Surrender, Sanity, and Sacred Connection
We have to allow people to feel what they already feel and know what they already know. This is the beginning of true surrender.
Addiction transference, also known as a cross addiction, is when a person has an addiction to two or more addictive substances or behaviors, which can include addictions to not only drugs and alcohol, but also gambling, sex, video games, food or other compulsive behaviors. Addiction is the continued use of a substance or behavior despite the potential for personal problems or negative consequences. A person with an addiction may want to stop, yet struggle doing so on their own.
Cross addictions do not necessarily have to occur simultaneously. For instance, someone may be in recovery from a drug addiction, such as opioids, and may even be clean for many years, but later develop an addiction to alcohol or engage in behaviors that may become compulsive. This triggers the brain’s dopamine reward center. People who have or have a history of one addiction have a higher propensity for developing a cross addiction. Addiction transference occurs when a person substitutes one addiction for another.
There are various reasons for why addiction transference develops; however, it is often accidental. For example, a person with an addiction or history of addiction may have surgery and be prescribed Percocet or Vicodin, and the euphoric feeling they get from the drug reinforces the continued use of the drug until it leads to increased use and eventually becomes an addiction. Another common cause of addiction transference or cross addiction is lack of understanding that another addiction exists. A person may be aware they have an addiction to a particular substance but may not realize they have an addiction to another substance or compulsive behavior, making it pertinent that individuals with a substance use disorder, or history of one, be aware of the risk of cross addiction.
Another reason addiction transference may occur is if someone has unresolved mental health issues, otherwise known as co-occurring disorders or dual diagnosis. A person with trauma, depression or anxiety may begin to use alcohol with other drugs as a way to comfort themselves. Cross addiction also occurs as an attempt to compensate for uncomfortable changes in behavior and routines, as well as due to emotions and thoughts that the person may struggle coping with. A common example is when a person recovering from an alcohol addiction begins gambling heavily. This can lead to financial stress and feelings of hopelessness. However, because of the compulsive nature of gambling and the reward of dopamine in the brain, the behavior continues as a way to cope.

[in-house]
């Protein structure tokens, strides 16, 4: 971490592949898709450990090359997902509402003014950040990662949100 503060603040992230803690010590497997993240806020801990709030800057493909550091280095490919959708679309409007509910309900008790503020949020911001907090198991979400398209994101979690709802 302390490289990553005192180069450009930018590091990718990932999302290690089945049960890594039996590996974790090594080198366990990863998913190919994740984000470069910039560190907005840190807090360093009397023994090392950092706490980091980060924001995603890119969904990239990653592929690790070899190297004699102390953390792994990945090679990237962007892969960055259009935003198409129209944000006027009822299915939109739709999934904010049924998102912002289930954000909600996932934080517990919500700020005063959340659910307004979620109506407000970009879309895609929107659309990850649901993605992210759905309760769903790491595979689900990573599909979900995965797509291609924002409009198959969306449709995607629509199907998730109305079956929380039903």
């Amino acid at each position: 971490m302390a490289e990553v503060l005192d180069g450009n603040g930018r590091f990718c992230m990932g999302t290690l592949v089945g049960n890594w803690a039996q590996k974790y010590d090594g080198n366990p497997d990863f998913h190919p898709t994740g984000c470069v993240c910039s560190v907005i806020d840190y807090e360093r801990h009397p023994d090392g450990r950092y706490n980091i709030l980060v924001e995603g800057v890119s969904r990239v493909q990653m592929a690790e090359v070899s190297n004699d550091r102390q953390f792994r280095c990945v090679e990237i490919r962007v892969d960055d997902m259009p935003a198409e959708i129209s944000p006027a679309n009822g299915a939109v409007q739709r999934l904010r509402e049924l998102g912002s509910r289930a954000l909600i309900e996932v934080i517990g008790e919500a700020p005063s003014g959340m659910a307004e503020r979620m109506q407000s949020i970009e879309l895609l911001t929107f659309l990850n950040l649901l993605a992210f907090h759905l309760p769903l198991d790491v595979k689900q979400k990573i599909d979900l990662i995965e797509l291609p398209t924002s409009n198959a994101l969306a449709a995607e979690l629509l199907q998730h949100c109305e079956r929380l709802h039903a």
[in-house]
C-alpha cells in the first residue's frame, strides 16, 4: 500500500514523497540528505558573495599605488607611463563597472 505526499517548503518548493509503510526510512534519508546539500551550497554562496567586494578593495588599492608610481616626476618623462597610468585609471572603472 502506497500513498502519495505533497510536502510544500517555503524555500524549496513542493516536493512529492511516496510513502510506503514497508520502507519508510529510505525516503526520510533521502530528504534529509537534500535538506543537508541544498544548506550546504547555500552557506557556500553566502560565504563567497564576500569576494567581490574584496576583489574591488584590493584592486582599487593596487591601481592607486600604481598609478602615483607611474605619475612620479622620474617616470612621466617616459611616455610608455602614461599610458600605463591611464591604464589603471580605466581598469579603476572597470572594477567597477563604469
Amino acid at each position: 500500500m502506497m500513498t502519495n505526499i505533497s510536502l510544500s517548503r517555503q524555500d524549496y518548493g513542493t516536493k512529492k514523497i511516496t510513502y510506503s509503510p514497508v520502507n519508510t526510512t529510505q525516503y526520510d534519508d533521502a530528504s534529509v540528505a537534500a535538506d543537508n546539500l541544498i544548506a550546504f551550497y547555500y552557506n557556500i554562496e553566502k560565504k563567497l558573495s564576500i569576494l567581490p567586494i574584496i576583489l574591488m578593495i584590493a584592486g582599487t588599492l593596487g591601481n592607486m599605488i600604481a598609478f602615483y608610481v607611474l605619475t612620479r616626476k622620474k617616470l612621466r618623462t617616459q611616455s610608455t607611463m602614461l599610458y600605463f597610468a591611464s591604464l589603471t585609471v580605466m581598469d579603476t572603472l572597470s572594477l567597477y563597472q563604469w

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According the National Survey on Drug Use and Health, there are approximately 21 million people age 12 or older who reported having a cross addiction. Many people do not seek help for their addiction due to not believing they can stop or not being ready to stop, while some do not believe they have a problem at all.
Addiction transference is best treated at an addiction treatment center with the help of 12-step programs or other recovery support groups. There are many different types of support groups that focus on specific addictions, including specific drugs as well as compulsive behaviors, such as gambling, sex, or food. A good treatment program will further address any co-occurring mental health issues by implementing evidenced-based treatment modalities. There is also the benefit of medication-assisted treatment (MAT) for certain individuals.
If someone has a history of addiction, it is best to speak with a professional prior to the use of any prescribed medications that are considered addictive substances, such as opioids or benzodiazepines, due to the high risk of developing a cross addiction. If one must take addiction medications, having a family member dispense them may help reduce the risk of abusing them.
The best way to avoid a cross addiction from developing is by educating yourself and others. When a person is in early recovery from one addiction, they are more susceptible to developing a cross addiction because their brains are still seeking out the dopamine rush that they received when they were actively using. Despite this, it can still occur after many years of being in recovery. The best form of action is to be aware of the risks and take proper inventory of your behaviors to prevent developing a cross addiction.
Perhaps you or someone you know is struggling with addiction transference. If you are unsure or feel you need help, do not be ashamed to reach out for help. Regardless of the circumstance, addiction help is available. Contact a dedicated treatment provider today to assist you with finding treatment.
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